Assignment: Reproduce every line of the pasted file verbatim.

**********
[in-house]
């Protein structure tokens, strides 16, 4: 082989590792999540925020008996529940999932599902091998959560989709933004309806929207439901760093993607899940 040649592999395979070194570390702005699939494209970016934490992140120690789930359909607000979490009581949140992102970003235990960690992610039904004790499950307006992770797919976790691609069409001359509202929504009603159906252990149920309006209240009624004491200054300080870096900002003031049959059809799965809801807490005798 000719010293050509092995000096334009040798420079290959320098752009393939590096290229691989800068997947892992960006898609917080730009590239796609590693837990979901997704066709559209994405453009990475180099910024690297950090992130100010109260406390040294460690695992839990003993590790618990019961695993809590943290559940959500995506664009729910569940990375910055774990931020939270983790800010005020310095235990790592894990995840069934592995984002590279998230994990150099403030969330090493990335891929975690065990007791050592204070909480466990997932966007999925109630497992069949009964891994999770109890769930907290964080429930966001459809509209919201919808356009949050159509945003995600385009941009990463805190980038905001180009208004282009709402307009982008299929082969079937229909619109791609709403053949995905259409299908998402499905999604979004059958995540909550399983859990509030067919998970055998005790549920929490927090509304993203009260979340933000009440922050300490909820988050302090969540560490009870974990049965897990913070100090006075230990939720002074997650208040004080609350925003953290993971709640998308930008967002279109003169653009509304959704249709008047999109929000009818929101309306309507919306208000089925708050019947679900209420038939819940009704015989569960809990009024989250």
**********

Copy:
[in-house]
């Protein structure tokens, strides 16, 4: 082989590792999540925020008996529940999932599902091998959560989709933004309806929207439901760093993607899940 040649592999395979070194570390702005699939494209970016934490992140120690789930359909607000979490009581949140992102970003235990960690992610039904004790499950307006992770797919976790691609069409001359509202929504009603159906252990149920309006209240009624004491200054300080870096900002003031049959059809799965809801807490005798 000719010293050509092995000096334009040798420079290959320098752009393939590096290229691989800068997947892992960006898609917080730009590239796609590693837990979901997704066709559209994405453009990475180099910024690297950090992130100010109260406390040294460690695992839990003993590790618990019961695993809590943290559940959500995506664009729910569940990375910055774990931020939270983790800010005020310095235990790592894990995840069934592995984002590279998230994990150099403030969330090493990335891929975690065990007791050592204070909480466990997932966007999925109630497992069949009964891994999770109890769930907290964080429930966001459809509209919201919808356009949050159509945003995600385009941009990463805190980038905001180009208004282009709402307009982008299929082969079937229909619109791609709403053949995905259409299908998402499905999604979004059958995540909550399983859990509030067919998970055998005790549920929490927090509304993203009260979340933000009440922050300490909820988050302090969540560490009870974990049965897990913070100090006075230990939720002074997650208040004080609350925003953290993971709640998308930008967002279109003169653009509304959704249709008047999109929000009818929101309306309507919306208000089925708050019947679900209420038939819940009704015989569960809990009024989250």